Dhaka, March 2: Nobel laureate Muhammad Yunus has been removed as the managing director of Grameen Bank, the organisation he founded in Bangladesh in 1983 to help the poor.
The central bank has cited a rule that requires retirement at 60 to order the ouster of the 70-year-old banker to the poor who has been embroiled in a Norwegian funds scandal.
Yunus had also fallen out with the political establishment after, fresh from the Nobel victory, he made disparaging remarks about politicians and mooted a party to weed out the corrupt.
Sheikh Hasina, who rode a landslide to power and became Prime Minister, had termed Yunus a blood sucker for charging high interest rates for the poor.
Grameen, credited with revolutionising micro-credit by offering small loans to nearly 8.3 million borrowers to start small businesses or make ends meet, has said Yunus continues to be the managing director. But the government-appointed chairperson said he had been removed with immediate effect.
The Bangladesh Bank, the countrys financial regulator and owner of 25 per cent stake in Grameen, issued the order to remove Yunus.
The apex bank said the Nobel Peace Prize winner had been relieved of his responsibilities as managing director of Grameen for non-compliance with the institutions retirement rules. The Bangladesh Banks letter indicated that Yunus violated Article 14(3) of the Grameen Bank Ordinance, which sets an age limit of 60 for the managing director.
The Yunus camp insists that Grameens board, which is mainly made up of borrowers, allows him to stay on as long as he is able to perform his duties.
The legal process will be followed, the law will determine what happens, Associated Press quoted Yunus as saying after he emerged from his lawyers office.
Grameen also stressed the legal point but added that Yunus continued to be the managing director. This is a legal issue as stated by the finance minister himself. Grameen Bank is taking legal advice. According to the banks legal advisers, the founder of Grameen Bank, Nobel Laureate Professor Muhammad Yunus, is continuing in his office, said general manager Jannat-E-Quainine in an email statement.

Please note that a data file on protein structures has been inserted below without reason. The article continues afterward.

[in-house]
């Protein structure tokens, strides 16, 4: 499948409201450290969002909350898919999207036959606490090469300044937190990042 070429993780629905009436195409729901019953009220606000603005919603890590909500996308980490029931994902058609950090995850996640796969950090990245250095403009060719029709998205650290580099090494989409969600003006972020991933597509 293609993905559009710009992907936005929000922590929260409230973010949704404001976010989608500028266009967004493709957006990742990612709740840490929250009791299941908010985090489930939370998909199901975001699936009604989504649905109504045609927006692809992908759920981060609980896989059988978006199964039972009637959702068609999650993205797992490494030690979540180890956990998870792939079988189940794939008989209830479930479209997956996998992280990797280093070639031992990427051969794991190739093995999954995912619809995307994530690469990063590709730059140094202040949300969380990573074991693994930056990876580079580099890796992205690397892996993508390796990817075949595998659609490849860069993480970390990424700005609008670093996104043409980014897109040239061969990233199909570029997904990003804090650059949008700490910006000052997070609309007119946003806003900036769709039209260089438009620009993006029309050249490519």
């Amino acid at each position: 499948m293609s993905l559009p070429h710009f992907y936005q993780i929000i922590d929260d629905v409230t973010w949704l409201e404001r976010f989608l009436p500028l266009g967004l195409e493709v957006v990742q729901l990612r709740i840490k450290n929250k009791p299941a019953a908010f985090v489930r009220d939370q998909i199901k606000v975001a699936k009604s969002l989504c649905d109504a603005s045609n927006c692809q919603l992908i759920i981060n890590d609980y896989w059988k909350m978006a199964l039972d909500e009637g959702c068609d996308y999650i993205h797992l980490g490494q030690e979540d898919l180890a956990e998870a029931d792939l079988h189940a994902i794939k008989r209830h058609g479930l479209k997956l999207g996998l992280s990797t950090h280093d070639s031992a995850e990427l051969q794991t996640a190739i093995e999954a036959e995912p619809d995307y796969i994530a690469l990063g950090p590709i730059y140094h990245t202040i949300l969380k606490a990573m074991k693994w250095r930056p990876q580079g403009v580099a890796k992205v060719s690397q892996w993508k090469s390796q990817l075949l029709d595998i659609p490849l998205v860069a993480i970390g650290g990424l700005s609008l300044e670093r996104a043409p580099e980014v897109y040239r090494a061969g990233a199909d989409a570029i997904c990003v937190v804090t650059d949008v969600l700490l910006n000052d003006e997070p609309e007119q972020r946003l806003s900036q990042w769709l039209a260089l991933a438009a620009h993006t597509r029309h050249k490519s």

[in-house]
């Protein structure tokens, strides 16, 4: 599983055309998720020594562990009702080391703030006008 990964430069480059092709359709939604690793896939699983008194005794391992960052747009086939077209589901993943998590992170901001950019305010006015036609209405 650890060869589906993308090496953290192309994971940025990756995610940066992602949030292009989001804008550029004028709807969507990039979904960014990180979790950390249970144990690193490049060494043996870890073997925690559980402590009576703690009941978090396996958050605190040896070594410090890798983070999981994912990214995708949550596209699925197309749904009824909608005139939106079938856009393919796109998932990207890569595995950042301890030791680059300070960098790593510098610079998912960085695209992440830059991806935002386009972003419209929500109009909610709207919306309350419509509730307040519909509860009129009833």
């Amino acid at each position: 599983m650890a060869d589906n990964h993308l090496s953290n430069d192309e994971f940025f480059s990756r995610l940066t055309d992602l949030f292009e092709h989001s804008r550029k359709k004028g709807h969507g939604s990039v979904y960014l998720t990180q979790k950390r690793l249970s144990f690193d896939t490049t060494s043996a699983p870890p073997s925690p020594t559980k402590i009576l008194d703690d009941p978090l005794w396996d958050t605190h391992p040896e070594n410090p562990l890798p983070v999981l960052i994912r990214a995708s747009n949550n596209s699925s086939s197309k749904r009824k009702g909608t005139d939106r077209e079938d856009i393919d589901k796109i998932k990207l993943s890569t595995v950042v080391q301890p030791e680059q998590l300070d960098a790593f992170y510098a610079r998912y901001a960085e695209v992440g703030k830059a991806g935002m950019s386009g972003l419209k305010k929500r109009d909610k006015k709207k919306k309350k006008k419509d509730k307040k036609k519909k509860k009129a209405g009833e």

But Grameens government-appointed chairperson Muzammel Huq told Reuters: Today I received the letter from the central bank and I was directed to implement the decision. The decision has been implemented with immediate effect.
Yesterday, finance minister A.M.A. Muhith had said his ministry had received a letter from the central bank stating that it is illegal of Yunus to hold on to the post of the managing director.
The latest move came after Yunus and his micro-credit operations came under severe criticism from various quarters. Prime Minister Hasina had ordered an investigation against the Nobel laureate.
A Norwegian television documentary late last year accused Yunus of transferring Norwegian development funds from Grameen Bank to another venture without prior approval in 1996.
Although the Norwegian government has said there was no indication of corruption, the funds were being transferred back in 1998. This had strengthened perceptions that some rules were flouted.
Last month, Yunus was asked to leave on his own by the finance minister who had initially tried to defend the Nobel laureate.
However, supporters of Yunus, including former Irish President Mary Robinson who is leading an international Friends-of-Grameen effort to protect Yunus and his organisation, said the criticism against the Nobel winner was politically orchestrated.